Template:Chembox new MDEA (also MDE), which stands for 3,4-methylenedioxy-N-ethylamphetamine, is a psychedelic hallucinogenic drug and empathogen-entactogen of the phenethylamine family. It is chemically very similar to methylenedioxymethamphetamine (MDMA), the active chemical in the drug "ecstasy". MDEA differs from MDMA in that it has one more carbon atom, and two more hydrogen atoms in the substituent on the nitrogen atom. The difference is evidenced in its name by the "ethyl" prefix, rather than the "methyl" prefix designating a single-carbon chain (see Alkanes). MDEA is sometimes sold as a substitute for ecstasy on the black market. It can be prepared by reductive amination of MDP2P.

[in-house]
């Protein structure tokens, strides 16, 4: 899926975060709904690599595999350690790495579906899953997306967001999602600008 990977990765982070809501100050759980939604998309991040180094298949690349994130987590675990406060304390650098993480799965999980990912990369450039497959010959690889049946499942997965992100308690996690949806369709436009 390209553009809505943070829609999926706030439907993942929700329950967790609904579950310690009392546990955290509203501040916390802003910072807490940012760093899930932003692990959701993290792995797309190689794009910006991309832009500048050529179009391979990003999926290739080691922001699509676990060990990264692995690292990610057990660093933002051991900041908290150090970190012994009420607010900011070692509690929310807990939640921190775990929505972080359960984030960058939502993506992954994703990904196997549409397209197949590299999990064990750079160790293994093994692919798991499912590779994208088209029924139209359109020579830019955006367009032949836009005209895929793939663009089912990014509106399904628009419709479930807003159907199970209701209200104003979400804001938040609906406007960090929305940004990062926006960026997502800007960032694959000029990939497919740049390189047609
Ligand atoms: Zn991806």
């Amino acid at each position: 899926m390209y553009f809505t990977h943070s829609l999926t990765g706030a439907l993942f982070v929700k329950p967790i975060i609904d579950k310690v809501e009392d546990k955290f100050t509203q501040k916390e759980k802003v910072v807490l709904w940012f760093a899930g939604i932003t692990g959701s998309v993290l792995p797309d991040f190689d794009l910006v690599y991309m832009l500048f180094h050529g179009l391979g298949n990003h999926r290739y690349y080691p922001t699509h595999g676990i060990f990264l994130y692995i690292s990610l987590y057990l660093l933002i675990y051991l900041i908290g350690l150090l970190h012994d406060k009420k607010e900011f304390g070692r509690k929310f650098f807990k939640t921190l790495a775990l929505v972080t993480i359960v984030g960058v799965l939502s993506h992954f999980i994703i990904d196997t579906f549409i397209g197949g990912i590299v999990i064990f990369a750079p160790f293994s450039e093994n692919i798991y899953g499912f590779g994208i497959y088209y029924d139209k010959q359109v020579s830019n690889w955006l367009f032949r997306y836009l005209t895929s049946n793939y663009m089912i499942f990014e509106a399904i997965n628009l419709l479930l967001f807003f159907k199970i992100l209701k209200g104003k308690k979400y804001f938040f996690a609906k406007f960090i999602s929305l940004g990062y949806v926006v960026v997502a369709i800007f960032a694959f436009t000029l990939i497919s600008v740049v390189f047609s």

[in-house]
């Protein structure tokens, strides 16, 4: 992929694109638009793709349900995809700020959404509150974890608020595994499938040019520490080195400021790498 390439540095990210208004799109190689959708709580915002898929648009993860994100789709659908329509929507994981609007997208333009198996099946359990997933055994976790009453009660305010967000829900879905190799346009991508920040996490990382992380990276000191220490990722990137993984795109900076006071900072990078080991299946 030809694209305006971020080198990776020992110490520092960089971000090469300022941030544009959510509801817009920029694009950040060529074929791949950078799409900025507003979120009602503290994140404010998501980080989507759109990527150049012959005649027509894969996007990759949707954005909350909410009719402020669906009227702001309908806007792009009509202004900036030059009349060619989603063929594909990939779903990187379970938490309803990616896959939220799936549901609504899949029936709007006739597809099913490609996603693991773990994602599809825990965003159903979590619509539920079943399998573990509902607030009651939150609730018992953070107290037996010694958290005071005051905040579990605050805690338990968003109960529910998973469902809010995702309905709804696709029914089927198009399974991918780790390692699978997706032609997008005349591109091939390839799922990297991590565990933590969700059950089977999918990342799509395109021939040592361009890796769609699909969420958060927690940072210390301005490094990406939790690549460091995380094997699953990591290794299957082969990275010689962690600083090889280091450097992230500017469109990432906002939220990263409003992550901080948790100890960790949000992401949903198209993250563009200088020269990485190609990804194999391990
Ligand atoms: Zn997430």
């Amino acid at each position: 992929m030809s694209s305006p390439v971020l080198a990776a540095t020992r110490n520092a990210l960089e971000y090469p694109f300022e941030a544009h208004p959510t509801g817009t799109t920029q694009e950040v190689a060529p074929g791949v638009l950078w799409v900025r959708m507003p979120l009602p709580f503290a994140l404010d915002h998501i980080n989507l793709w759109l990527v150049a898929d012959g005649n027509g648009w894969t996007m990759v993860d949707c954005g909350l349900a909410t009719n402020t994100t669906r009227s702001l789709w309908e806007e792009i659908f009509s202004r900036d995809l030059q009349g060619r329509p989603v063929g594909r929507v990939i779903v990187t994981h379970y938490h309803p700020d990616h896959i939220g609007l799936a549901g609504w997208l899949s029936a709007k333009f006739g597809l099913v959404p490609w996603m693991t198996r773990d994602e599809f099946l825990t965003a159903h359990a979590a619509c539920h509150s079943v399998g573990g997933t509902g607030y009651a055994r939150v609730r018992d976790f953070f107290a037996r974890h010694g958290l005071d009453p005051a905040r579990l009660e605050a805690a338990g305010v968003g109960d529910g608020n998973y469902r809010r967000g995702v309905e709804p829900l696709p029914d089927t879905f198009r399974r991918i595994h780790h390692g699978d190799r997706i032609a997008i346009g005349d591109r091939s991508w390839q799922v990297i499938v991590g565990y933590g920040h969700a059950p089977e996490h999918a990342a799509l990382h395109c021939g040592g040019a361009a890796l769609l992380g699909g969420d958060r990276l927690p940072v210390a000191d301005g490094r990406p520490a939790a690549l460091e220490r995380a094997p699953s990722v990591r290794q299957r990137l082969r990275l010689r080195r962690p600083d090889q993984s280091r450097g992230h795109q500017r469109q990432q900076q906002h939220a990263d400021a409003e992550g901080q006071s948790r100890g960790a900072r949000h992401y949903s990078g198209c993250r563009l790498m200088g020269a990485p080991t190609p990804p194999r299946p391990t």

MDEA works by releasing serotonin, a neurotransmitter that affects mood and perception. It requires a slightly larger dose (100–200 mg.) than MDMA with major effects lasting typically between three and five hours. The subjective effects of MDEA are similar to MDMA. The euphoric "loved up" feelings associated with MDMA use are not as pronounced. The effects are also not as stimulating as MDMA, MDEA has somewhat of a stoning effect and may be responsible for rumors of heroin-laced ecstasy pills. However, MDEA does have a mildly hallucinogenic effect. This, coupled with an increase in the user's energy levels (similar to amphetamine use) had led some users to conclude that MDEA is more suitable as a nightclub drug.